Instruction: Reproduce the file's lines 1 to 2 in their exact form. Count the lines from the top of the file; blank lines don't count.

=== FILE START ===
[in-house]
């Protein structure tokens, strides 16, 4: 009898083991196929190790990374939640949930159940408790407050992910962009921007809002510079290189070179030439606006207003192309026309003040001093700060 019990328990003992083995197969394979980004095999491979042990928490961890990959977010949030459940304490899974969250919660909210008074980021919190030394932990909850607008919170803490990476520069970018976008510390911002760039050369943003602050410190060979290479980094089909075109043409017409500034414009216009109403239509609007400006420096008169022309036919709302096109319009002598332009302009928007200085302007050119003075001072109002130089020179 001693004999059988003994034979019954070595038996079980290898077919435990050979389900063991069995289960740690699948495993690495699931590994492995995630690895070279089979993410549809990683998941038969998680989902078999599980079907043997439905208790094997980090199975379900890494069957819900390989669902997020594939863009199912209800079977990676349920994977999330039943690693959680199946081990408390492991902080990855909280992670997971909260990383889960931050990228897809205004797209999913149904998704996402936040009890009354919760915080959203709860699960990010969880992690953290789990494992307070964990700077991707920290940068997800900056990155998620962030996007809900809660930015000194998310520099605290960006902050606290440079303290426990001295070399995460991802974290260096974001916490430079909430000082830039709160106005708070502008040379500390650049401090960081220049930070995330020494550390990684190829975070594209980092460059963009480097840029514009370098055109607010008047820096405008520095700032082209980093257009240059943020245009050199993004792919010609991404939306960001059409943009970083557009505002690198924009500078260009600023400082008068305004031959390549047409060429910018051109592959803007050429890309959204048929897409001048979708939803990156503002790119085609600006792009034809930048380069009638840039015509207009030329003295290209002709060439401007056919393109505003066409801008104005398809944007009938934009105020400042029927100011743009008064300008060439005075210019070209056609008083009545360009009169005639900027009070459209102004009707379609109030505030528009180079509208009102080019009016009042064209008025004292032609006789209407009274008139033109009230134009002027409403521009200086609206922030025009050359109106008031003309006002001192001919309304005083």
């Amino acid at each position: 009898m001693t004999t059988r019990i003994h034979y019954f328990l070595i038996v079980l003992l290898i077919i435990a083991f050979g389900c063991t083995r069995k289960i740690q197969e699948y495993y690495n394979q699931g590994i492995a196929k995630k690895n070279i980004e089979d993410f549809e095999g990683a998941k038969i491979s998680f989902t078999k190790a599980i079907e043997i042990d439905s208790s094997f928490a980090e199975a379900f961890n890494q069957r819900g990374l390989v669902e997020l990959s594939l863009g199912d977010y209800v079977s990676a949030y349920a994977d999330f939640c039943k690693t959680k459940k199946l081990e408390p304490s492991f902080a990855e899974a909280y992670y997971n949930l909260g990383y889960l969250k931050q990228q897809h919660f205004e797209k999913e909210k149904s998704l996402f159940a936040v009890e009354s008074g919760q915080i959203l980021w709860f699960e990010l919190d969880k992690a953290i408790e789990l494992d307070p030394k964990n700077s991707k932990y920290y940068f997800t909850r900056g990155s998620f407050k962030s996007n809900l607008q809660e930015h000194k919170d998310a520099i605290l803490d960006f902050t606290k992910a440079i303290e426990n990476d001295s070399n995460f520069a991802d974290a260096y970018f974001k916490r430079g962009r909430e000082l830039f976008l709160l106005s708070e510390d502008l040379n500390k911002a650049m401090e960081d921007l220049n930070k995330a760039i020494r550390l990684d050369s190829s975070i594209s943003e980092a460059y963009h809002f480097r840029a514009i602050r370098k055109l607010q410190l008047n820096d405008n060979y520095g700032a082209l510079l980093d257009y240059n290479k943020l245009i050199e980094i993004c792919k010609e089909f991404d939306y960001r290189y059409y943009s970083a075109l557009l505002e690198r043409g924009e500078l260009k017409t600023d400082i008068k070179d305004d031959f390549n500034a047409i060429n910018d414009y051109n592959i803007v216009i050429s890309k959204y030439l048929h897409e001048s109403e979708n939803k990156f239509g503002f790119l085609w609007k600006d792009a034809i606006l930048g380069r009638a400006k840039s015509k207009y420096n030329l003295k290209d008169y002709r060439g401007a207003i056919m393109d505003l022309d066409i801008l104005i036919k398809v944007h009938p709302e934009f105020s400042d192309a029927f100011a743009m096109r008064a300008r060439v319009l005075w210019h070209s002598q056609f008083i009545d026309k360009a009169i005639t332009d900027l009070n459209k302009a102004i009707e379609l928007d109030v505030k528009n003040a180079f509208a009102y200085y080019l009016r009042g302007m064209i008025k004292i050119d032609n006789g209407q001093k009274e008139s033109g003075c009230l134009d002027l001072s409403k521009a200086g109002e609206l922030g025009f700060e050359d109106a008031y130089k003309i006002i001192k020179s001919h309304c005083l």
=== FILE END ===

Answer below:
[in-house]
């Protein structure tokens, strides 16, 4: 009898083991196929190790990374939640949930159940408790407050992910962009921007809002510079290189070179030439606006207003192309026309003040001093700060 019990328990003992083995197969394979980004095999491979042990928490961890990959977010949030459940304490899974969250919660909210008074980021919190030394932990909850607008919170803490990476520069970018976008510390911002760039050369943003602050410190060979290479980094089909075109043409017409500034414009216009109403239509609007400006420096008169022309036919709302096109319009002598332009302009928007200085302007050119003075001072109002130089020179 001693004999059988003994034979019954070595038996079980290898077919435990050979389900063991069995289960740690699948495993690495699931590994492995995630690895070279089979993410549809990683998941038969998680989902078999599980079907043997439905208790094997980090199975379900890494069957819900390989669902997020594939863009199912209800079977990676349920994977999330039943690693959680199946081990408390492991902080990855909280992670997971909260990383889960931050990228897809205004797209999913149904998704996402936040009890009354919760915080959203709860699960990010969880992690953290789990494992307070964990700077991707920290940068997800900056990155998620962030996007809900809660930015000194998310520099605290960006902050606290440079303290426990001295070399995460991802974290260096974001916490430079909430000082830039709160106005708070502008040379500390650049401090960081220049930070995330020494550390990684190829975070594209980092460059963009480097840029514009370098055109607010008047820096405008520095700032082209980093257009240059943020245009050199993004792919010609991404939306960001059409943009970083557009505002690198924009500078260009600023400082008068305004031959390549047409060429910018051109592959803007050429890309959204048929897409001048979708939803990156503002790119085609600006792009034809930048380069009638840039015509207009030329003295290209002709060439401007056919393109505003066409801008104005398809944007009938934009105020400042029927100011743009008064300008060439005075210019070209056609008083009545360009009169005639900027009070459209102004009707379609109030505030528009180079509208009102080019009016009042064209008025004292032609006789209407009274008139033109009230134009002027409403521009200086609206922030025009050359109106008031003309006002001192001919309304005083």